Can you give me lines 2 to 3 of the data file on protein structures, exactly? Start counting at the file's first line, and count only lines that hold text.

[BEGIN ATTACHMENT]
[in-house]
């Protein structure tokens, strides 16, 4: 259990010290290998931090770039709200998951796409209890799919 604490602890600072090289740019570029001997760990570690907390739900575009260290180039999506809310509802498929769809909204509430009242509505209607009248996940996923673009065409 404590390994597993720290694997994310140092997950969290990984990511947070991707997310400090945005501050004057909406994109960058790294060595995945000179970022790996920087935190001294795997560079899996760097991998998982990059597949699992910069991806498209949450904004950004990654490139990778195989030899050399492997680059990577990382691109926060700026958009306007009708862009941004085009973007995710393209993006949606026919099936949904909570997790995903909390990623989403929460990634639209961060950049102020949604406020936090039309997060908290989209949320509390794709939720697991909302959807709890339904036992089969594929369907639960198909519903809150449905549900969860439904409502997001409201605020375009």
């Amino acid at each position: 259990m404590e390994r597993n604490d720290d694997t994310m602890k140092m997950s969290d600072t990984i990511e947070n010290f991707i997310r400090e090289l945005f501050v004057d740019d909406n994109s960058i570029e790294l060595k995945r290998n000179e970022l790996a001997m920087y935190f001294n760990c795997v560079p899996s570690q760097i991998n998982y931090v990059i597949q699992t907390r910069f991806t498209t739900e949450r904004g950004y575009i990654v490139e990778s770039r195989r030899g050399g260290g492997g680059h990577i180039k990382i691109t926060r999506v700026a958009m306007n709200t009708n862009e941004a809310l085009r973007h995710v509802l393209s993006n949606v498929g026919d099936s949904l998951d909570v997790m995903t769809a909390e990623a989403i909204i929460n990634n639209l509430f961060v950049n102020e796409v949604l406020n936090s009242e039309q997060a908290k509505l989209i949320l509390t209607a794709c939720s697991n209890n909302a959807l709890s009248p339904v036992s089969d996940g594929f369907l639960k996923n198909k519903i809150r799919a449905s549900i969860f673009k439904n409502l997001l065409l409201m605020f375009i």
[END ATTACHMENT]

């Protein structure tokens, strides 16, 4: 259990010290290998931090770039709200998951796409209890799919 604490602890600072090289740019570029001997760990570690907390739900575009260290180039999506809310509802498929769809909204509430009242509505209607009248996940996923673009065409 404590390994597993720290694997994310140092997950969290990984990511947070991707997310400090945005501050004057909406994109960058790294060595995945000179970022790996920087935190001294795997560079899996760097991998998982990059597949699992910069991806498209949450904004950004990654490139990778195989030899050399492997680059990577990382691109926060700026958009306007009708862009941004085009973007995710393209993006949606026919099936949904909570997790995903909390990623989403929460990634639209961060950049102020949604406020936090039309997060908290989209949320509390794709939720697991909302959807709890339904036992089969594929369907639960198909519903809150449905549900969860439904409502997001409201605020375009």
């Amino acid at each position: 259990m404590e390994r597993n604490d720290d694997t994310m602890k140092m997950s969290d600072t990984i990511e947070n010290f991707i997310r400090e090289l945005f501050v004057d740019d909406n994109s960058i570029e790294l060595k995945r290998n000179e970022l790996a001997m920087y935190f001294n760990c795997v560079p899996s570690q760097i991998n998982y931090v990059i597949q699992t907390r910069f991806t498209t739900e949450r904004g950004y575009i990654v490139e990778s770039r195989r030899g050399g260290g492997g680059h990577i180039k990382i691109t926060r999506v700026a958009m306007n709200t009708n862009e941004a809310l085009r973007h995710v509802l393209s993006n949606v498929g026919d099936s949904l998951d909570v997790m995903t769809a909390e990623a989403i909204i929460n990634n639209l509430f961060v950049n102020e796409v949604l406020n936090s009242e039309q997060a908290k509505l989209i949320l509390t209607a794709c939720s697991n209890n909302a959807l709890s009248p339904v036992s089969d996940g594929f369907l639960k996923n198909k519903i809150r799919a449905s549900i969860f673009k439904n409502l997001l065409l409201m605020f375009i």